Let’s be clear; being an educator is hard work. It is a profession driven and fueled by passion. It demands the very best people, and the very best from those people. It requires change that reflects the changes all around us. It requires consistency borne out of doing the right thing for the right outcomes. But mostly, it requires listening and responding to the needs of students.
It seems obvious but is worth stating again. We all have employment as educators because parents are sending us their kids—all of their kids, not just the easy-to-reach, easy-to-teach ones. Schools exist as learning centers for children, not employment centers for adults. The beauty of this statement is that if we get the first part right, the second part becomes our wonderful opportunity to hire more brilliant adults to work with those students! My daughter has begun her teaching career and our discussions center on this really important idea—student learning. She knows it is not enough that she teaches an outstanding lesson. She is focused on making sure every student learns the lesson. The shift from student as spectator (teacher as the guru on the mountain top) in the learning process to student as participant (teacher as the Sherpa) in the learning process is evident in hers and many others’ classrooms today.
It’s important that we keep as our primary focus that every day, in every class, in every school, the future appears before us. Those smiling faces (and even the blank ones or sullen ones) represent all of the future holders of every job and profession in each of our communities. The one thing we do not have control over is their birthdays. They will get a year older each year. Let’s recognize this and arm each one of them with the most skills, so they can make the best transition to the next phase. What then, can we do for those kids who struggle – the kids who take up most of our time but seem to generate little success? These are the kids who periodically cross our minds when we think if I didn’t have them in my class, I could offer the others so much more and could yield better results. But here’s the catch – I just don’t know with any certainty which of those kids can be turned around because an adult invested in them. I do know this: Left unchecked and in the absence of any intervention by caring and compassionate adults, I can easily predict the options available to those kids. And so can you.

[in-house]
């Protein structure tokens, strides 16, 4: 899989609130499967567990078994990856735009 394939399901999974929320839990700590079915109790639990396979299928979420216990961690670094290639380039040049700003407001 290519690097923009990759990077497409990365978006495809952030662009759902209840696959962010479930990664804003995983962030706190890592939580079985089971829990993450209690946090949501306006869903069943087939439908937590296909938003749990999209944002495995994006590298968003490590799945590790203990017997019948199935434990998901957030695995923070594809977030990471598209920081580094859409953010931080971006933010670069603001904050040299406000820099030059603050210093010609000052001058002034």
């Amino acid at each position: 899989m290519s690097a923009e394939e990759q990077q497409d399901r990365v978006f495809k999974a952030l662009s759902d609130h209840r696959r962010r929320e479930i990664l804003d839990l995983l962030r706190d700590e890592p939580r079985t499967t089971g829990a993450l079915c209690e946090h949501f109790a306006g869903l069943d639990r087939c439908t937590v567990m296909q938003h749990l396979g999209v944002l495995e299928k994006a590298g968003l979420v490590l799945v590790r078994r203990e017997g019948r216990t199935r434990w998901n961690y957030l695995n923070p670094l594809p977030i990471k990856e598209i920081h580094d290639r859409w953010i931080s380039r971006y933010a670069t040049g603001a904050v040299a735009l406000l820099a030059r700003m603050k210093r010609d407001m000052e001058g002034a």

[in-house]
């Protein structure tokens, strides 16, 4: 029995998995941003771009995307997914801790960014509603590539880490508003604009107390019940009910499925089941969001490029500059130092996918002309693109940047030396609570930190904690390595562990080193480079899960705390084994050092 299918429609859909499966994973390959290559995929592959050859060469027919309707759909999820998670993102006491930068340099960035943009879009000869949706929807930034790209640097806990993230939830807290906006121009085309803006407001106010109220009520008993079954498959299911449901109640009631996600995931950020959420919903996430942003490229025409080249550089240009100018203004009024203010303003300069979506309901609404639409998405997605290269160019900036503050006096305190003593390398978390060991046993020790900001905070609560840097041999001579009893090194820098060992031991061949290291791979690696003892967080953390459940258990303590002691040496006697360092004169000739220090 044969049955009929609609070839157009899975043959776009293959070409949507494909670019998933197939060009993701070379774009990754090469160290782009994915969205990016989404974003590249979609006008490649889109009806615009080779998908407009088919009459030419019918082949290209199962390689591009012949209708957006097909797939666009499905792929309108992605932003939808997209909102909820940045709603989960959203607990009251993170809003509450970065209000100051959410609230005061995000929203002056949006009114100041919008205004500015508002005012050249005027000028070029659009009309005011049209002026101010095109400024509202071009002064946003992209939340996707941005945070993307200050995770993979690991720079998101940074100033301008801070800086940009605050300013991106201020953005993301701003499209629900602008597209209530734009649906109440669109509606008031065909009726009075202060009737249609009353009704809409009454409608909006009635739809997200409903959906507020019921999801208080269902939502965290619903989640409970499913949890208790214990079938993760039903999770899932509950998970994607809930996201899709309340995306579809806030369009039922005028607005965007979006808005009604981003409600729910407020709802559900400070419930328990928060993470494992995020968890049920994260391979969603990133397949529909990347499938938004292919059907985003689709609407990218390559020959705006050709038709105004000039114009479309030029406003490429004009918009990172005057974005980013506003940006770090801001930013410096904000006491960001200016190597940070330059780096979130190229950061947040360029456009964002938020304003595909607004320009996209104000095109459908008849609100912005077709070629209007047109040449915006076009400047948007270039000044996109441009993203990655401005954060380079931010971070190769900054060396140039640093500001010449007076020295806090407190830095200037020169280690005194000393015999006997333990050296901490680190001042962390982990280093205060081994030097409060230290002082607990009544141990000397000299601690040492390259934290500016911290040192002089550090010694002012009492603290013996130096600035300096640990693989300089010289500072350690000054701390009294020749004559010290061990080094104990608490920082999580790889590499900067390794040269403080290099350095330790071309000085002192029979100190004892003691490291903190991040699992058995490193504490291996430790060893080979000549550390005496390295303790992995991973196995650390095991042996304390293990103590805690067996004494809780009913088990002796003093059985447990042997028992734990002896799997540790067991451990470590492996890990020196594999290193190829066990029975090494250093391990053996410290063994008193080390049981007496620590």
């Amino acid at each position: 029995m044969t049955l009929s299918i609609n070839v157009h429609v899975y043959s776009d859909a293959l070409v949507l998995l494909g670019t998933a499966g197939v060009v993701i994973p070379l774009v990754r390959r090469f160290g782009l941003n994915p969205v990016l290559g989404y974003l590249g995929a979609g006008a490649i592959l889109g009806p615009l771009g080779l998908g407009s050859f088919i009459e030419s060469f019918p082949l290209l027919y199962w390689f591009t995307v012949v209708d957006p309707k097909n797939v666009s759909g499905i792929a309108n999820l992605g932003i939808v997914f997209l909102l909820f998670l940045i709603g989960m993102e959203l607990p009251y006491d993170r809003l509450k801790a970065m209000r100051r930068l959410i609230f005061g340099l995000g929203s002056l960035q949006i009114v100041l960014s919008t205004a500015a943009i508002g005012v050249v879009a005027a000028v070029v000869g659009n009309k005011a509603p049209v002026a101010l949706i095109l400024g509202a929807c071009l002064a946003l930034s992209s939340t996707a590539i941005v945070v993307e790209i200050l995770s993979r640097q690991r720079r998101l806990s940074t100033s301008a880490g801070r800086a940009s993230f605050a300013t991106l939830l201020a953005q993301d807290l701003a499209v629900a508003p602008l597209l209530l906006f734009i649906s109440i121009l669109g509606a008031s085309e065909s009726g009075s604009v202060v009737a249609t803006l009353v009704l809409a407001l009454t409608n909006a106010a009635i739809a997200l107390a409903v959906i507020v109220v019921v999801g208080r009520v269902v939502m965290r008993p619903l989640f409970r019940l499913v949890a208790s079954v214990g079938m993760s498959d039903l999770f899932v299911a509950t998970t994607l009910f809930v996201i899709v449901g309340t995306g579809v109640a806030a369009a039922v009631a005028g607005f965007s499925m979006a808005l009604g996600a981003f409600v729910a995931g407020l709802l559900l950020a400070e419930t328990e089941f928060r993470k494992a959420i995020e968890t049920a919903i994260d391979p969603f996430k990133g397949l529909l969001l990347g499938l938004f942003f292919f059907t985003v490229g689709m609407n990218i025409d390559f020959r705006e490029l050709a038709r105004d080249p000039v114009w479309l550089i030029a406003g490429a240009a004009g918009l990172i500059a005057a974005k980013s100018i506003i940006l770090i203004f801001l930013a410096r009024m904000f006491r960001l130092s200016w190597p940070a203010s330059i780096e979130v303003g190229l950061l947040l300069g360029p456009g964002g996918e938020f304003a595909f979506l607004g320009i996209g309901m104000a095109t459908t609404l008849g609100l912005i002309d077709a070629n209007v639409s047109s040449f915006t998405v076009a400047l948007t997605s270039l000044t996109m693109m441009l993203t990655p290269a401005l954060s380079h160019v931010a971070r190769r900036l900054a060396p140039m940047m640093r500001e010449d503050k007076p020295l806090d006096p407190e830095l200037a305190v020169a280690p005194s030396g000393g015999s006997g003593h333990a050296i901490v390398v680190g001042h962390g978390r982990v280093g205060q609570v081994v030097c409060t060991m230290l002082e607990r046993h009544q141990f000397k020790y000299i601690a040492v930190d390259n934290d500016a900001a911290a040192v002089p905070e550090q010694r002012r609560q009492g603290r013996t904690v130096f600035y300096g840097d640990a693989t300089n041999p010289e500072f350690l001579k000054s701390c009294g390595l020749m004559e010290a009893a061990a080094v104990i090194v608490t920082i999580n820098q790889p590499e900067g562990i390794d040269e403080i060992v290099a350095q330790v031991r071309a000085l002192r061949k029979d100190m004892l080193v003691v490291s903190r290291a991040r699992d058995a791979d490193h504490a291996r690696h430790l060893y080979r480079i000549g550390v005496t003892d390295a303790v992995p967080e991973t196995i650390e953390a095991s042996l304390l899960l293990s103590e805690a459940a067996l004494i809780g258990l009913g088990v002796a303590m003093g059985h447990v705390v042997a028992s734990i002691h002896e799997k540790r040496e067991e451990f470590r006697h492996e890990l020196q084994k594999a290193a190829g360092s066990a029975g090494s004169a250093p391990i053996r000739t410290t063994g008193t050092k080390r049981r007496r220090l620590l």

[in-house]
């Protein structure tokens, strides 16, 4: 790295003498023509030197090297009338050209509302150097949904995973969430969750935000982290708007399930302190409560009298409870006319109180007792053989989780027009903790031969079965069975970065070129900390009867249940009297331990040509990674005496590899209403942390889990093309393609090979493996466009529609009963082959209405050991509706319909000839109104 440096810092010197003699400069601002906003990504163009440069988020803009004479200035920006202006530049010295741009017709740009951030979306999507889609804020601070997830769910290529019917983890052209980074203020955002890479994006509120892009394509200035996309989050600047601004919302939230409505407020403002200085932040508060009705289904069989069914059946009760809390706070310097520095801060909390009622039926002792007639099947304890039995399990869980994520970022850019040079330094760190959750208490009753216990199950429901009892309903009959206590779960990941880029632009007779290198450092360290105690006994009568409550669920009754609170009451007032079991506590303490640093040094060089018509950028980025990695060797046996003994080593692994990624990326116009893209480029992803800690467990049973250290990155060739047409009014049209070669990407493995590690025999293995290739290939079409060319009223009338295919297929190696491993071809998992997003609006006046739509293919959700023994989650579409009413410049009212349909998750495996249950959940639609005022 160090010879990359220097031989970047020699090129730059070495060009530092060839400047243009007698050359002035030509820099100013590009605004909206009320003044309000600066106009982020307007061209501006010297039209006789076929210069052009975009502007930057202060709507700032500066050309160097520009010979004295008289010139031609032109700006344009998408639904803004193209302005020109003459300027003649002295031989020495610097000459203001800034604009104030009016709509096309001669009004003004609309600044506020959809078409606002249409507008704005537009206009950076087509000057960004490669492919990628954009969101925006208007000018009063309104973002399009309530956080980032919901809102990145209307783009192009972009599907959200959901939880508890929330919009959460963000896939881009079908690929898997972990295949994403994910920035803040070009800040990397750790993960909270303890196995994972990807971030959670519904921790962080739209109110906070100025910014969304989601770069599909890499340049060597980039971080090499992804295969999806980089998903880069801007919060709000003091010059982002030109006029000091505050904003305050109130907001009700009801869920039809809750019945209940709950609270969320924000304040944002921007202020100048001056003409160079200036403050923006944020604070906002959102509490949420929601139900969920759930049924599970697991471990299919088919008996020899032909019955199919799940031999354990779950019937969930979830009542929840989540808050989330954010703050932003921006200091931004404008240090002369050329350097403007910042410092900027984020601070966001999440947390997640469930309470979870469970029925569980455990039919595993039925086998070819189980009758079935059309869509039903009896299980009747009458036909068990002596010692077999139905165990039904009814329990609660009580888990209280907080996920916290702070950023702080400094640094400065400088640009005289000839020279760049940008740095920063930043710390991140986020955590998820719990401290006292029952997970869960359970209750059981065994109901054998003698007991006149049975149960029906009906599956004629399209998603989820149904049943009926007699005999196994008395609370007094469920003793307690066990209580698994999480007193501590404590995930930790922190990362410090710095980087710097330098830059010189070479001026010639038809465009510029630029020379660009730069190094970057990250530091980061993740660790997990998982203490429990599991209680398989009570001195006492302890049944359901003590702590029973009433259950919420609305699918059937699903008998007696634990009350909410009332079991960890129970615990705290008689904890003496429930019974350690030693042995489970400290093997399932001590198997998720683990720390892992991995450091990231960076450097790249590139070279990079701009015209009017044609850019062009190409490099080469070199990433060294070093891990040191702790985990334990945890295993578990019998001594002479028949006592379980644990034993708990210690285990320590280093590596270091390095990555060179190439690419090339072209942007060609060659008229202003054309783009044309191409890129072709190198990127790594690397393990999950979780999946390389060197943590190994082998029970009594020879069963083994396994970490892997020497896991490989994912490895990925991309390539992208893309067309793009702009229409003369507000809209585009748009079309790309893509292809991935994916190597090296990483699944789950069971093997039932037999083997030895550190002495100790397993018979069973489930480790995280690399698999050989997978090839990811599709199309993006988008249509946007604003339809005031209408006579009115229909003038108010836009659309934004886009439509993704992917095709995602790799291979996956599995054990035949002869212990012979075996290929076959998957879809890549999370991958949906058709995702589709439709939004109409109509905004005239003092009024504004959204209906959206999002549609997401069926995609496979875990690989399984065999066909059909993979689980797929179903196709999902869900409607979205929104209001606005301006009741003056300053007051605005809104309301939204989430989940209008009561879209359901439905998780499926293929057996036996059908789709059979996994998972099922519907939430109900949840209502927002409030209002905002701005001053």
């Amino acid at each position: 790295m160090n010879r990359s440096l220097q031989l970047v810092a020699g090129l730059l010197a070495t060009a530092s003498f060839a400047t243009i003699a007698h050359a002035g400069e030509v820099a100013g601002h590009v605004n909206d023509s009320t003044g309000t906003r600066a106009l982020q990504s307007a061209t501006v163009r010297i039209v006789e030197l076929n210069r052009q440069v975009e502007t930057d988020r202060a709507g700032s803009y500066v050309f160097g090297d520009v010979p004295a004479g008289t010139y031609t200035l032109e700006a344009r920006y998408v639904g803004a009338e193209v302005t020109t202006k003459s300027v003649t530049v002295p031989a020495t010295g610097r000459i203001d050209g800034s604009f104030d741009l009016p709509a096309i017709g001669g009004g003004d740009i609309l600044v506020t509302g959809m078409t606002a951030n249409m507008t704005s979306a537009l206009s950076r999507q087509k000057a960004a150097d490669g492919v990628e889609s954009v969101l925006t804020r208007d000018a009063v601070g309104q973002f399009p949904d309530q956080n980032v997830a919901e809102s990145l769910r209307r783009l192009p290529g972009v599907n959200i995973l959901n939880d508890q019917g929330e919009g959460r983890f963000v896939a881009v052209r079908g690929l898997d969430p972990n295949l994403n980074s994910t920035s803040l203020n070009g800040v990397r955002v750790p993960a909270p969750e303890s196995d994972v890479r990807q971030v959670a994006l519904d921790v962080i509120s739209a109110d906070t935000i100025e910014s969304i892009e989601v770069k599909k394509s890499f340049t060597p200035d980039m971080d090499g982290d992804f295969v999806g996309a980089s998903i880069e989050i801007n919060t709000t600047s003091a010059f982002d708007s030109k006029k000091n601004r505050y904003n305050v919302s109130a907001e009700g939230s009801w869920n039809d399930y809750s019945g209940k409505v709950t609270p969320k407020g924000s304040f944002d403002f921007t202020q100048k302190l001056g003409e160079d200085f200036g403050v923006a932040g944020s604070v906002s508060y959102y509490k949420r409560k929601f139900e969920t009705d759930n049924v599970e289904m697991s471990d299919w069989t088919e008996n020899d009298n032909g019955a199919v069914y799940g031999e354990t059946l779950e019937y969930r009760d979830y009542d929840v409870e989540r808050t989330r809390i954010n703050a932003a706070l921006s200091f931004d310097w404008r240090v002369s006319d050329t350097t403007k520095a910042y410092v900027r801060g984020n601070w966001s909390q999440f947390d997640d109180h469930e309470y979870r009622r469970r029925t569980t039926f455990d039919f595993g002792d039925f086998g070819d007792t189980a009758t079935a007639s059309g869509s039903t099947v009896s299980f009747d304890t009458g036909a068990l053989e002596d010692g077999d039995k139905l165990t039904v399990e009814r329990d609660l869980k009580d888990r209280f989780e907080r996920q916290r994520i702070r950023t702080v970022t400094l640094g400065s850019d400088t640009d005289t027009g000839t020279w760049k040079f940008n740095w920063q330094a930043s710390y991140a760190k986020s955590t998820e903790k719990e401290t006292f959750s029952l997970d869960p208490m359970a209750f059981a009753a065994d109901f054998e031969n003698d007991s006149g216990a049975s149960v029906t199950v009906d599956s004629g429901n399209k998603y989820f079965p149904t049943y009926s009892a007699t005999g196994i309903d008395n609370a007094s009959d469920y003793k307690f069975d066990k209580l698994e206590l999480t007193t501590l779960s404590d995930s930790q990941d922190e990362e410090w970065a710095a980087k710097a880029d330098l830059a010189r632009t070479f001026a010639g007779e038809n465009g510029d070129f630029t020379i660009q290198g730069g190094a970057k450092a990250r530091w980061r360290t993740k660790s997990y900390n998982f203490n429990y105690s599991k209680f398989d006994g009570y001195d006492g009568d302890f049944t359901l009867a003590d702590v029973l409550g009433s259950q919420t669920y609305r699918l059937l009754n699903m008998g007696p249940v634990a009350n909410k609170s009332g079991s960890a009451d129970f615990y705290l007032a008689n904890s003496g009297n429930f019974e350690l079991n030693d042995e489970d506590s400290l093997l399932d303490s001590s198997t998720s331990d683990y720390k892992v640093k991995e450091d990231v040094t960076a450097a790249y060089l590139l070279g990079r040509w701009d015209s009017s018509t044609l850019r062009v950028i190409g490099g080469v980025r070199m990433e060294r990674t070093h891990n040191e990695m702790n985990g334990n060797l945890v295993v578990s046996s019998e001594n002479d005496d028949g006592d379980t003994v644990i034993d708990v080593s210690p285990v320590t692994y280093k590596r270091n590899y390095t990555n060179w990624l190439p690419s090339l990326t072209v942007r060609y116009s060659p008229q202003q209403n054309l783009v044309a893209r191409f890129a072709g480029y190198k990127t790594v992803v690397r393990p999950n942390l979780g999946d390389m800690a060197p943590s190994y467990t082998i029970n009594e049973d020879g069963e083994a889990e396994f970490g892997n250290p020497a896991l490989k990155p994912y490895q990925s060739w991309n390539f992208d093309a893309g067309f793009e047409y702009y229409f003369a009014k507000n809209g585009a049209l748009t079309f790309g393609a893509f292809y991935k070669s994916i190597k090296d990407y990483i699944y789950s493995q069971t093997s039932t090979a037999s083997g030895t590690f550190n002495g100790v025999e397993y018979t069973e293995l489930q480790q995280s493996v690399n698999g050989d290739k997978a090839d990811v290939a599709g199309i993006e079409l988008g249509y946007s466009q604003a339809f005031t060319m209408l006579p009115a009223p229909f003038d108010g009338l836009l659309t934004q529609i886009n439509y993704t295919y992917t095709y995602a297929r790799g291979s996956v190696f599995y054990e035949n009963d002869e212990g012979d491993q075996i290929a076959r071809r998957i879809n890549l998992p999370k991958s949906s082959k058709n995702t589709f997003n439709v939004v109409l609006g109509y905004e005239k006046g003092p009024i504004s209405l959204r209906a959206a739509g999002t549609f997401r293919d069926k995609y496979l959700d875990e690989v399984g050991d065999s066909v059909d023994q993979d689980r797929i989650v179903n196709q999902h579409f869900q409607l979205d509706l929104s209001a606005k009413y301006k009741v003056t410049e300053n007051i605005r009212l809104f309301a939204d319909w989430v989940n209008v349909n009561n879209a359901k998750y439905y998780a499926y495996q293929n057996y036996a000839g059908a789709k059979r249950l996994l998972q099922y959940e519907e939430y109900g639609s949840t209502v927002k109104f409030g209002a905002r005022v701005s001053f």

Perhaps the sense of urgency wasn’t as profound in previous times, and society on the whole was able to absorb low graduation rates with significant employment in manufacturing and agricultural sectors. The new urgency, brought on by changes in those two sectors alone, compels us to go further, do more, and push through our frustrations to minimize that of our students and set them on a path to making a less bumpy transition to work or further training.
I’m sure most readers are familiar with the story of the starfish on the beach. While we may not be able to save them all, start with one. It would be so easy if they were clearly labeled. In the absence of that, begin with the first one you see, whether it’s starfish on the beach or kids in your school. The final page from the book I Am the Future accurately summarizes what we need to keep in mind as we help students to learn and grow:
I am reminded of this truism in education – Being an educator is hard work – it’s also heart work. Thanks for all you do to connect the head and heart.
“I Am the Future” by Tom and David Hierck with illustrations by Selina Mitchell available for $10 by contacting firstname.lastname@example.org.